Winterizing a house

My elderly aunt passed away recently, leaving behind a small 2BR ranch in a retirement community. The lawyer handling her affairs has asked me to prepare the house for the winter since there's no sure way of telling how long it will take to sell.
What should I do other than shutting off the water? Location is Jersey Shore area, and the house has electric heat.
Thanks, Buddy
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It really isn't anything you have to do until October, or maybe November. It is a matter of getting ALL the water out of the plumbing. Turn off the water, pump out the toilets, drain the washing machine and dishwasher, and then get ALL the water out of the plumbing. Then put RVantifreeze wherever there might be any water left. I use compressed air to blow out every faucet. If the house wasn't designed to be winterized, I am not sure how you get it out of the very lowest pipes without cutting into them; my cottage has drains at all the low points.
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Turn off the water, gas & the main circuit breaker. After you turn off the water -don't- flush the toilets unless you want stinky sewer gas in the house. Just open the faucets and let the water out. I don't think it's necessary to blow air through all the water lines; if there is air in them and the water freezes, it will have some place to expand in without breaking the pipe.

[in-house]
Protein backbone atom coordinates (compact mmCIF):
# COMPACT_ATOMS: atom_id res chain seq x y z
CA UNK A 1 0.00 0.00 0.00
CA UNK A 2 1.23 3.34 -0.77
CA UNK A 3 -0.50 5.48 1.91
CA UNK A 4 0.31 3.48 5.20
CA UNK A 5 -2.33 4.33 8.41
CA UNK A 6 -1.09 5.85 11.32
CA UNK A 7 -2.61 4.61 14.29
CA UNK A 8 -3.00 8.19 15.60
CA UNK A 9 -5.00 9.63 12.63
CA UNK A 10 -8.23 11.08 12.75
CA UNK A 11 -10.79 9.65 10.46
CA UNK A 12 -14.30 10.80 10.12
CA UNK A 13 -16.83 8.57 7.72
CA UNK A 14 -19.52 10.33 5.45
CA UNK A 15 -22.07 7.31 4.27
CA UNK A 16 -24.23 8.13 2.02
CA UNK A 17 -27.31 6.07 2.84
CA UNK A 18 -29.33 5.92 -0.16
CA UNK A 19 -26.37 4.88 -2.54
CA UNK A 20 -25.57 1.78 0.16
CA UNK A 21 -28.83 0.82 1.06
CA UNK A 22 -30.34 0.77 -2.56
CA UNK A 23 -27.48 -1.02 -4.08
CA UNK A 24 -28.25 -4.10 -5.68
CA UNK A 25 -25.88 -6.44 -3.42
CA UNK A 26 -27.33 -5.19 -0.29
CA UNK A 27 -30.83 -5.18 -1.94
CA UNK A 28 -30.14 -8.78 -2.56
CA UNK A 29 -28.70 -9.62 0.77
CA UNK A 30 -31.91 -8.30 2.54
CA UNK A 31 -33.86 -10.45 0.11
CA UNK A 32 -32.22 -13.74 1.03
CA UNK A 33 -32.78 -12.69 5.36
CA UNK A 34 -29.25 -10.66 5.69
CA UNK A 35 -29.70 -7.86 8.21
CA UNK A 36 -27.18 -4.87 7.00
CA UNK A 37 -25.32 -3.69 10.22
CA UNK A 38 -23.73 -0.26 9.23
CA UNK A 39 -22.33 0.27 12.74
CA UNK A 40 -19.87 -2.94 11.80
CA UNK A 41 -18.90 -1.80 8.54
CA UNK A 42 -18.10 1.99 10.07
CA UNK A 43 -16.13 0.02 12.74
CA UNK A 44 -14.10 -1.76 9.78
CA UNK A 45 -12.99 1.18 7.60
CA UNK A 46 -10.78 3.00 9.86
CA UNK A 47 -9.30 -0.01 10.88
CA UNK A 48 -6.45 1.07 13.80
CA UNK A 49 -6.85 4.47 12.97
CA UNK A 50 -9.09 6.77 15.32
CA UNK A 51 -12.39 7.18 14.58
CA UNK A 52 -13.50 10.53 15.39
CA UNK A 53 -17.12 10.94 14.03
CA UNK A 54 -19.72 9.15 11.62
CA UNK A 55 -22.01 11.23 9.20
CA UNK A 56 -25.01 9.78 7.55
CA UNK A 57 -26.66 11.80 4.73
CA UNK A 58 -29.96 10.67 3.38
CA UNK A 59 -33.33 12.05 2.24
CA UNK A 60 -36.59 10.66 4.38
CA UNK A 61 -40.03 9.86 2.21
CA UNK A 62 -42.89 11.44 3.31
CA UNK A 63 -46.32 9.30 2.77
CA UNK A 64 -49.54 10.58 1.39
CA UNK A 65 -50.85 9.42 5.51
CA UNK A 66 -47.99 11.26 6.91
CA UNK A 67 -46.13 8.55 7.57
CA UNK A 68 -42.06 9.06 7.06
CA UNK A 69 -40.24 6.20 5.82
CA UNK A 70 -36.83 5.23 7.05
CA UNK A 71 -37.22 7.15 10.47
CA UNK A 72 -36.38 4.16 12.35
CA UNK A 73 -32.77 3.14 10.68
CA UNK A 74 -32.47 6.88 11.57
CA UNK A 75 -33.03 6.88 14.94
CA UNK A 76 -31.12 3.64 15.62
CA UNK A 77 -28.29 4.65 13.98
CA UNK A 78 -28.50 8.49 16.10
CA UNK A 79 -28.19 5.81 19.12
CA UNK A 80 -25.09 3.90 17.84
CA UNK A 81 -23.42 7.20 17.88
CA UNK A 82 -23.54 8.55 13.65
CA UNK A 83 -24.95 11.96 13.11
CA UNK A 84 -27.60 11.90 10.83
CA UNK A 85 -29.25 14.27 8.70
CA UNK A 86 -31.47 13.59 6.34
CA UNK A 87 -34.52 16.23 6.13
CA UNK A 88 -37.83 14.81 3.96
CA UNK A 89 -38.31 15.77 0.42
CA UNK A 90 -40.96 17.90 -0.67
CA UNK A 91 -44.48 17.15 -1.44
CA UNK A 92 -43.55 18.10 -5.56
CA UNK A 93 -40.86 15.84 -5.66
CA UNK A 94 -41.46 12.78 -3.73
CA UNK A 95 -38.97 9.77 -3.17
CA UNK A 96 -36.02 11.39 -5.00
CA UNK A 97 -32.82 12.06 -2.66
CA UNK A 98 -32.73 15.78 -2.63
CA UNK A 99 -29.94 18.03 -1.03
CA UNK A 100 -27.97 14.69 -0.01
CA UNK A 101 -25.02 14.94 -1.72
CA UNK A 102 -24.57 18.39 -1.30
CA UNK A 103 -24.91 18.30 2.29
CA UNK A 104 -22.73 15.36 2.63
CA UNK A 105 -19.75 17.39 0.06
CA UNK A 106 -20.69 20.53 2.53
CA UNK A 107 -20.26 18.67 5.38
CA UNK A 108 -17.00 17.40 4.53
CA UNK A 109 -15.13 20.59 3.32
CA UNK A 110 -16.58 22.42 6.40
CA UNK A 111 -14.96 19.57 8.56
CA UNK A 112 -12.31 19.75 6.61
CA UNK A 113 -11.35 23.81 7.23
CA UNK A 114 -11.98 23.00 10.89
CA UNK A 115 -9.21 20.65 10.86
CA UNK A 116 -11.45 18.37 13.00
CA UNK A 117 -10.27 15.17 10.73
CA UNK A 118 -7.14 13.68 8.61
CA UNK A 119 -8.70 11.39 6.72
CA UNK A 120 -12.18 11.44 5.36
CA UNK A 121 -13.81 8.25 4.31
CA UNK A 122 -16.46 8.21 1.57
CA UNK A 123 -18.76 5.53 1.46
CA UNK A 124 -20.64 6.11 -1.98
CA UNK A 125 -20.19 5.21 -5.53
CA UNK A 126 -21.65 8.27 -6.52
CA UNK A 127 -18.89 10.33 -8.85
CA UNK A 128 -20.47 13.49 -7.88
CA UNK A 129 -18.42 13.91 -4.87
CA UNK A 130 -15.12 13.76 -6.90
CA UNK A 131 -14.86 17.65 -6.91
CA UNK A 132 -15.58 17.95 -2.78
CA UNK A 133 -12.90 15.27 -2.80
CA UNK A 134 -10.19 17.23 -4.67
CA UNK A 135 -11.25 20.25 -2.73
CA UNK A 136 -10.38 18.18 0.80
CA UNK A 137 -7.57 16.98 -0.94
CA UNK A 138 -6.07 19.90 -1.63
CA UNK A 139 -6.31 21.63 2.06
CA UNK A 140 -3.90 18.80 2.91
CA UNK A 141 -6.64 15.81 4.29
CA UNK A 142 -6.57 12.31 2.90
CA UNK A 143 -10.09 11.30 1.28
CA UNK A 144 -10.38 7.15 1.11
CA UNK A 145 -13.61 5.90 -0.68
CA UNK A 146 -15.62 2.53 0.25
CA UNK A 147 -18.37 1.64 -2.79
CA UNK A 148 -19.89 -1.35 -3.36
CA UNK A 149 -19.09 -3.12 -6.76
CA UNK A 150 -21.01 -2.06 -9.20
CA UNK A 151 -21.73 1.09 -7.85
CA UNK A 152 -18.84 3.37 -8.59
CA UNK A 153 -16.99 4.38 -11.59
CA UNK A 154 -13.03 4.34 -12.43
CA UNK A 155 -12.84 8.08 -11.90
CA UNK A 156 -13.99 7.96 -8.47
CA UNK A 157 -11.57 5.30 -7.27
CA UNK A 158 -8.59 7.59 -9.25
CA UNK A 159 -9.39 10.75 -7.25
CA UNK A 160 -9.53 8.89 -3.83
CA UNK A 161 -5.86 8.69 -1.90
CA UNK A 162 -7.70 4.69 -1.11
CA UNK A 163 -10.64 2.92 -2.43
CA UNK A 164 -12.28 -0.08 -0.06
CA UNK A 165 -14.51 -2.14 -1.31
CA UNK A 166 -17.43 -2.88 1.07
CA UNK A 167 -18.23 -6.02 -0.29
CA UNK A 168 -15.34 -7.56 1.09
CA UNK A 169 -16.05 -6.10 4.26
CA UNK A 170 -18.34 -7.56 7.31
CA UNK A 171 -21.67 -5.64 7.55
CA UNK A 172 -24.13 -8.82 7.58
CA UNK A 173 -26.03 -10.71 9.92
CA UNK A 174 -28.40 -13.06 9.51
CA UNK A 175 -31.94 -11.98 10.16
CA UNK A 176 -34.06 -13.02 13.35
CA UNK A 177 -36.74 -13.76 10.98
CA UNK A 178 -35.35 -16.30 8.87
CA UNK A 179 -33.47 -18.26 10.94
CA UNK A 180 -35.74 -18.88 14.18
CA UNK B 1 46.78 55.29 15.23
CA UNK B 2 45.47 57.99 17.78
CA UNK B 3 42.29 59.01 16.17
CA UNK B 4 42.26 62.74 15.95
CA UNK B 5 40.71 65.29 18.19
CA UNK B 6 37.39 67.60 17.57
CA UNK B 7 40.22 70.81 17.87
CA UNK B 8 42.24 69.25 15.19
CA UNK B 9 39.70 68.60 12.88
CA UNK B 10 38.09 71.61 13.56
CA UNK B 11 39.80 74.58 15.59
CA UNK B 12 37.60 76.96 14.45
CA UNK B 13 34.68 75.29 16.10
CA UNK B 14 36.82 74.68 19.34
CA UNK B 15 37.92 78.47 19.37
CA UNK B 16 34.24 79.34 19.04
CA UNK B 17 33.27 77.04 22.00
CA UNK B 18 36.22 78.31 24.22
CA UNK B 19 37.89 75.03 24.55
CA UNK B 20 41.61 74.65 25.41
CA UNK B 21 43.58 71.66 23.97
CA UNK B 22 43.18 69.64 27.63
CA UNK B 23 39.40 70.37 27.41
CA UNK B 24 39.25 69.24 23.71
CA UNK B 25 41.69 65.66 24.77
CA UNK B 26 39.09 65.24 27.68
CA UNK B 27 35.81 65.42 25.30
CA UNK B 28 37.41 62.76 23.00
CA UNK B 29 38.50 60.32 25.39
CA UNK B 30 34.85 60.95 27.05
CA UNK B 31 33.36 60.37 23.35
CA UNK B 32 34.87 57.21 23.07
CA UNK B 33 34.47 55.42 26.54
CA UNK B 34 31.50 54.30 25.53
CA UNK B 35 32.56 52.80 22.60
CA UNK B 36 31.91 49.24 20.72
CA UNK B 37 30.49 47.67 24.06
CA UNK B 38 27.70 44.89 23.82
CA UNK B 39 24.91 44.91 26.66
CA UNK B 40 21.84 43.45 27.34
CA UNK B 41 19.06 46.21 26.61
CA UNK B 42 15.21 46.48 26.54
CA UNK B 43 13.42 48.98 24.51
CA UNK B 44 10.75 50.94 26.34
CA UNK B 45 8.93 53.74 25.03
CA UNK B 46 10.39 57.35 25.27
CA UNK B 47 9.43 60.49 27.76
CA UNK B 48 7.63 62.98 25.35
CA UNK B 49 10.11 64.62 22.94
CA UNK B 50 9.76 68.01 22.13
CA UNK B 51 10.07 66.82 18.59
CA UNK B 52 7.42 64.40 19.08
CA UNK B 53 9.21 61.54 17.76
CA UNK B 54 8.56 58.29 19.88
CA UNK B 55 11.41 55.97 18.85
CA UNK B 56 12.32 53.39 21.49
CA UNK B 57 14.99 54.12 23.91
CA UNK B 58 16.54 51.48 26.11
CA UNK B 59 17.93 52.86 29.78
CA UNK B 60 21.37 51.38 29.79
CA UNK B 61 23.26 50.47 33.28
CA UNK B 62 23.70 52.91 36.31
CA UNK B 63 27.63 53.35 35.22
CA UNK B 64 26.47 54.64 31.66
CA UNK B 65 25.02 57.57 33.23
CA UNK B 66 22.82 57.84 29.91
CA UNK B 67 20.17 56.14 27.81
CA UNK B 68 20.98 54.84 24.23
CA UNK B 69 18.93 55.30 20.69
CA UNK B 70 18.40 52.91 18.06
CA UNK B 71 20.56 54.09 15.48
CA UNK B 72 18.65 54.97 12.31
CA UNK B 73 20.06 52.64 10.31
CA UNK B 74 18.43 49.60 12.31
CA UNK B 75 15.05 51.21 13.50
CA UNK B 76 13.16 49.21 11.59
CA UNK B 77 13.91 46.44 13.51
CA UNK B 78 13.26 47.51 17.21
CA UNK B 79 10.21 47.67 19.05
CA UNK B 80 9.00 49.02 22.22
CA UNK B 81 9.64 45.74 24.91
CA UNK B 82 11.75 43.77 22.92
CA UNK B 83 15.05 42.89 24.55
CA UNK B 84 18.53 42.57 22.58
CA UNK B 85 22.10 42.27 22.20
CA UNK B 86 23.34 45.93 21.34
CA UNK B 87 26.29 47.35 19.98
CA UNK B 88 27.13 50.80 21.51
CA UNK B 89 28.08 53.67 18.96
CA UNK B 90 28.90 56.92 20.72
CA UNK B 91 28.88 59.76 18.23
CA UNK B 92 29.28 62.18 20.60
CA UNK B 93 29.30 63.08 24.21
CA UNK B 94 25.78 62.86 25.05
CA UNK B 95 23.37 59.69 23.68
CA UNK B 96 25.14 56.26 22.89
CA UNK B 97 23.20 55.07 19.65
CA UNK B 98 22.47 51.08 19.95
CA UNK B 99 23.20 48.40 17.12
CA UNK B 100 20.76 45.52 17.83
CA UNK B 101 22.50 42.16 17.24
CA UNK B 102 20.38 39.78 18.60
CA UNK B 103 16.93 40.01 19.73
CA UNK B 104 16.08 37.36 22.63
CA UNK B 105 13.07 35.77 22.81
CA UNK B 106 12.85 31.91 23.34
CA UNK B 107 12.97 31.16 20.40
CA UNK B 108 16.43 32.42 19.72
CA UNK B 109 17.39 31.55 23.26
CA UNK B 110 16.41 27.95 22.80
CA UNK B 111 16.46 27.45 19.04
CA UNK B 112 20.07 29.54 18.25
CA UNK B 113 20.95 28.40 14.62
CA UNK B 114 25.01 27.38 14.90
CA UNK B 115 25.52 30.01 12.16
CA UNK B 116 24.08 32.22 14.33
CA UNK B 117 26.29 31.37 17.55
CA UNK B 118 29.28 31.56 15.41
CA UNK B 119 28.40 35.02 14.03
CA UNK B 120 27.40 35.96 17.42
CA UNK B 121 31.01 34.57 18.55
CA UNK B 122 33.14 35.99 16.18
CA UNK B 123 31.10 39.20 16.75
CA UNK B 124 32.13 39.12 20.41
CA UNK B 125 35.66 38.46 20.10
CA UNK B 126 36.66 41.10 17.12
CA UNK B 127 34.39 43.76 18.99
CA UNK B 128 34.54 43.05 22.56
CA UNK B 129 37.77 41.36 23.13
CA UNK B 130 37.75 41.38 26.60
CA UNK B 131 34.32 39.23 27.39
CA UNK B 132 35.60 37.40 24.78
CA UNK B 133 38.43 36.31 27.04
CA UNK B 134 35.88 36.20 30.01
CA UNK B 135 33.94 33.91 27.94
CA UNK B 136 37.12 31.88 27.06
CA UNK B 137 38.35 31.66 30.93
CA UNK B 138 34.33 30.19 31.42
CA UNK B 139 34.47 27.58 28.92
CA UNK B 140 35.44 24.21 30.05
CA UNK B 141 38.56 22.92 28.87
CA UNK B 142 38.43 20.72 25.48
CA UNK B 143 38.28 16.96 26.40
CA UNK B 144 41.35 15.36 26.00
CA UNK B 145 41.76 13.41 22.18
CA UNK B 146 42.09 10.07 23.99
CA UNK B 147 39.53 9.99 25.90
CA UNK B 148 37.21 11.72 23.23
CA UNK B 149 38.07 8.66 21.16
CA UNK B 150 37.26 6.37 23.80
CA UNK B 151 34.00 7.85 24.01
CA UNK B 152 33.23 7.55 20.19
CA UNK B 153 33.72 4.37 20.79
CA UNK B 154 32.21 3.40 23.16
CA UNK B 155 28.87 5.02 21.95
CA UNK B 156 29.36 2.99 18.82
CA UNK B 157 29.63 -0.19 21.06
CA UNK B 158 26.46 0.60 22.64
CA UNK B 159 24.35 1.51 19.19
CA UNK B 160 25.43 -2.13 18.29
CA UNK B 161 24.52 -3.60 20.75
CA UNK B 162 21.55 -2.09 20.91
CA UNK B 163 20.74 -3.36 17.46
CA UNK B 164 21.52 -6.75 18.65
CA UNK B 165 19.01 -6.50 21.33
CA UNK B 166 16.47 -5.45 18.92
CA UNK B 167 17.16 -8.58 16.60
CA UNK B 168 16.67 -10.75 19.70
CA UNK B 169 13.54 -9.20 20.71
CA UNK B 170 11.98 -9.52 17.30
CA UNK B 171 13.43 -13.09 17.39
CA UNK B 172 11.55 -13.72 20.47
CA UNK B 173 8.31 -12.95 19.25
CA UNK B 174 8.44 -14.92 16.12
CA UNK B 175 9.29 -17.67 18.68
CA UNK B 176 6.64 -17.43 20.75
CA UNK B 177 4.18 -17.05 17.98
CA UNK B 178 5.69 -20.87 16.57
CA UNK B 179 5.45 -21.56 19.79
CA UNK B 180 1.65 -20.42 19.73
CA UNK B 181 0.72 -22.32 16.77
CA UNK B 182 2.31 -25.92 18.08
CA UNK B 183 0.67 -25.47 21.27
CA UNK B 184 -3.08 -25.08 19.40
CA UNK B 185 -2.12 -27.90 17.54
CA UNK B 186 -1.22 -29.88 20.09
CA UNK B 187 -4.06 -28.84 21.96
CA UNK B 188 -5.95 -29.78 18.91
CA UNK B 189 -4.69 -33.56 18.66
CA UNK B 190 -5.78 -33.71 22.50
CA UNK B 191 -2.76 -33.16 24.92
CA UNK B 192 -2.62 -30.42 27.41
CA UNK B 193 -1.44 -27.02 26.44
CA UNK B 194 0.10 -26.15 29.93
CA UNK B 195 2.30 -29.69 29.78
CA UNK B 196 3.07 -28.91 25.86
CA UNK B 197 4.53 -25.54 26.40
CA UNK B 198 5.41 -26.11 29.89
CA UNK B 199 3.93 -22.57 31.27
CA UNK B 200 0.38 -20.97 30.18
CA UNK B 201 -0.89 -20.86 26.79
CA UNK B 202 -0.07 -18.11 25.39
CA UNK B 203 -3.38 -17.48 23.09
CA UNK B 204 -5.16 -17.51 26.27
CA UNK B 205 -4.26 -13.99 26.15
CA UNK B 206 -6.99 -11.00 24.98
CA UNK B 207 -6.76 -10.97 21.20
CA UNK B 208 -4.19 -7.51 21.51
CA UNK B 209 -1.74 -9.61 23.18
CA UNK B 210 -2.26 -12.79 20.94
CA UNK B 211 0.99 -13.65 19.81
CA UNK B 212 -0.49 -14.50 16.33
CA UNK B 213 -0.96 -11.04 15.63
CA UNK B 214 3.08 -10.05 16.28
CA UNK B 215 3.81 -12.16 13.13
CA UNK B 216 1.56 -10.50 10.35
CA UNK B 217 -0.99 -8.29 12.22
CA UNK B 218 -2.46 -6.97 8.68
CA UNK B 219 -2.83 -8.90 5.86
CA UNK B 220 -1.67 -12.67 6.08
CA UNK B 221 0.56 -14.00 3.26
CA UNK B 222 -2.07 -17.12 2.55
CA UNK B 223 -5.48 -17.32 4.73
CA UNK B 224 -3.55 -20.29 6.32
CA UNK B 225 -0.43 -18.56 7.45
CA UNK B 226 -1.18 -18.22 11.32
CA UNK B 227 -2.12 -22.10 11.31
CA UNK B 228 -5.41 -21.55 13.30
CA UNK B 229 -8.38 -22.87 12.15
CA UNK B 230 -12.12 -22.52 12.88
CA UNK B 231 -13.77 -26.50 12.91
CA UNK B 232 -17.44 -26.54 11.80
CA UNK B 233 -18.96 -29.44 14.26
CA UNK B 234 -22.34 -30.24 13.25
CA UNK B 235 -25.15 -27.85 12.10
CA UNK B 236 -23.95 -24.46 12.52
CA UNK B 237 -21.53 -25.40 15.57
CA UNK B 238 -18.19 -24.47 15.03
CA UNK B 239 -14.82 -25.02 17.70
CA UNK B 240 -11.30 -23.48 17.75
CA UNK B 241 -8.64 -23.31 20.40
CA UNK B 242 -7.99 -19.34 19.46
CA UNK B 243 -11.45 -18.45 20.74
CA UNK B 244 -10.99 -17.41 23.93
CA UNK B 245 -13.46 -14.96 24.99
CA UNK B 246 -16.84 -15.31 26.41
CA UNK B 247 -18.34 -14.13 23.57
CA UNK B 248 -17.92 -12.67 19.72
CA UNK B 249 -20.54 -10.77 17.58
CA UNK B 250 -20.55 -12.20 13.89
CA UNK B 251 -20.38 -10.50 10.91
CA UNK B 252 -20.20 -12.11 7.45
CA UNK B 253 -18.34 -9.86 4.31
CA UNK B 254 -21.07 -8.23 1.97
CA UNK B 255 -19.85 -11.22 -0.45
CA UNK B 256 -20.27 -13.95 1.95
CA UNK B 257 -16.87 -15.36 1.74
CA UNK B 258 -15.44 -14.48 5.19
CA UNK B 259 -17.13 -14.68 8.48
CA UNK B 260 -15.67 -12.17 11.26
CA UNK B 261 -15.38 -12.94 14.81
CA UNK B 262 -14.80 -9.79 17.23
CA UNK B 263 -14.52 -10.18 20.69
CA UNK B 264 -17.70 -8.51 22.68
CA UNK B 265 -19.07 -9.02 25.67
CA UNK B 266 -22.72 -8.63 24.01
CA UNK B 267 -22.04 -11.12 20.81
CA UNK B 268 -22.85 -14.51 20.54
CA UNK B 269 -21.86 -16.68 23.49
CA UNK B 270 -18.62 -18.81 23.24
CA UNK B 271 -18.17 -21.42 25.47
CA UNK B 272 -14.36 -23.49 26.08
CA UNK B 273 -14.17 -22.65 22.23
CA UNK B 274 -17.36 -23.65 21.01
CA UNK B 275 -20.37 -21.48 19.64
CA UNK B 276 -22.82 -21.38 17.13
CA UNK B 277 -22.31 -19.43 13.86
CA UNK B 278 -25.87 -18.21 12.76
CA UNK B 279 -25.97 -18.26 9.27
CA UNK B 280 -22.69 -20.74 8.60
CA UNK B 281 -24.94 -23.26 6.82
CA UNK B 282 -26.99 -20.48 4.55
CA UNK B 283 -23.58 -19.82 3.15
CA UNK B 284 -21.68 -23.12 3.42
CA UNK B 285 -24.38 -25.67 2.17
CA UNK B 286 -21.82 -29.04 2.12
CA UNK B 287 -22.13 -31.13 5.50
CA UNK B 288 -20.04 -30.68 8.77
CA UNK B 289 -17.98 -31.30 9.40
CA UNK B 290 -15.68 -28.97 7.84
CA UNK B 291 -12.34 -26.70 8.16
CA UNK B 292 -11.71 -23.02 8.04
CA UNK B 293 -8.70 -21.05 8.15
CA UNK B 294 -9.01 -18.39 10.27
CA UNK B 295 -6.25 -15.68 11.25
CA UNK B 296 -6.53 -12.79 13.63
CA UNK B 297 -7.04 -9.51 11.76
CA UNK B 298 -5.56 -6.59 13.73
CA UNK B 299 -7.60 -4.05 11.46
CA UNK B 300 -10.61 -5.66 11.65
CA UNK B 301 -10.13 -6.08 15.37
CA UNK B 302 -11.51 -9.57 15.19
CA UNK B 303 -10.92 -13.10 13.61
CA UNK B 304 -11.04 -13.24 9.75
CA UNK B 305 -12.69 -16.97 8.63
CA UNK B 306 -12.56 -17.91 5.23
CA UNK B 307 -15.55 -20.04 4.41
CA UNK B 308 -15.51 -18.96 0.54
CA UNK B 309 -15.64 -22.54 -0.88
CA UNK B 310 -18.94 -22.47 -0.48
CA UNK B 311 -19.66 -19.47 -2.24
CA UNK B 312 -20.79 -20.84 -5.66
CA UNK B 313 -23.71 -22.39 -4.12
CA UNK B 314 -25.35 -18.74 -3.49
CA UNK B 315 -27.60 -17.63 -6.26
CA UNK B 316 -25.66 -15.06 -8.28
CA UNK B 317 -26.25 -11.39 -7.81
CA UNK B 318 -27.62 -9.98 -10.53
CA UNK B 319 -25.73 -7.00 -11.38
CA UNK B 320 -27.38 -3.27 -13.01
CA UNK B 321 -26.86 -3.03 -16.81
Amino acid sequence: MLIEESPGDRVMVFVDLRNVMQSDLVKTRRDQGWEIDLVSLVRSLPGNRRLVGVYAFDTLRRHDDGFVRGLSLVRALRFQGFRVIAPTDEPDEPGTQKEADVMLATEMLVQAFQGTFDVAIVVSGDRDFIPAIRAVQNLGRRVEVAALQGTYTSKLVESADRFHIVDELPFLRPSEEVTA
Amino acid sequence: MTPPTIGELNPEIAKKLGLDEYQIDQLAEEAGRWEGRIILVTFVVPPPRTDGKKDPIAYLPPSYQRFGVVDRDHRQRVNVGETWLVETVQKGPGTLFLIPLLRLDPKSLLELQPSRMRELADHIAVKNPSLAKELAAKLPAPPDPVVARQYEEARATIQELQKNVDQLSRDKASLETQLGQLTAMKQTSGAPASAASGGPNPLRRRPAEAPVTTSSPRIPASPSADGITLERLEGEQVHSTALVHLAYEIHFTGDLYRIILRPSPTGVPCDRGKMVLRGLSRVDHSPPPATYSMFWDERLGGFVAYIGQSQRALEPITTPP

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Well if you advise him to not flush the toilet, you should also advise him to buy a new toilet and box for when it freezes and cracks the toilet over the winter.
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I was doing this work for a company handling foreclosure properties in WI. Here's the drill:
Turn off power at the main breaker.
Drain all the water out of the water heater. Turn off the water before the meter and take out the meter. Use compressed air to blow out as much water as you can out of the pipes. Even a small amount of water left behind can cause pipes to burst, period. If there is a significant amount of pipe before the meter, cover it with a big blanket of insulation, and consider shutting the water off at the street.
Pour a liberal amount of RV antifreeze into all toilets. Pour some in all drains to get it into the traps. If the heating system is hydronic, consider getting a professional to drain it down completely.
JK
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Based on the cynicism about the legal profession expressed near the start of this thread sounds like best to make sure there will be nothing the lawyer can complain about! Would further suggest that the measures may depend on climate. Here our almost completely below ground basement never goes below 50 degrees F even in cold weather with house unoccupied. Almost all our house plumbing is at main floor level so can be drained down quite easily/quickly into a basement floor drain. BTW if there are any outside taps for watering the garden they may not be the type where the valve itself is buried in the wall! Open them up to allow water to drain out or back down the system.
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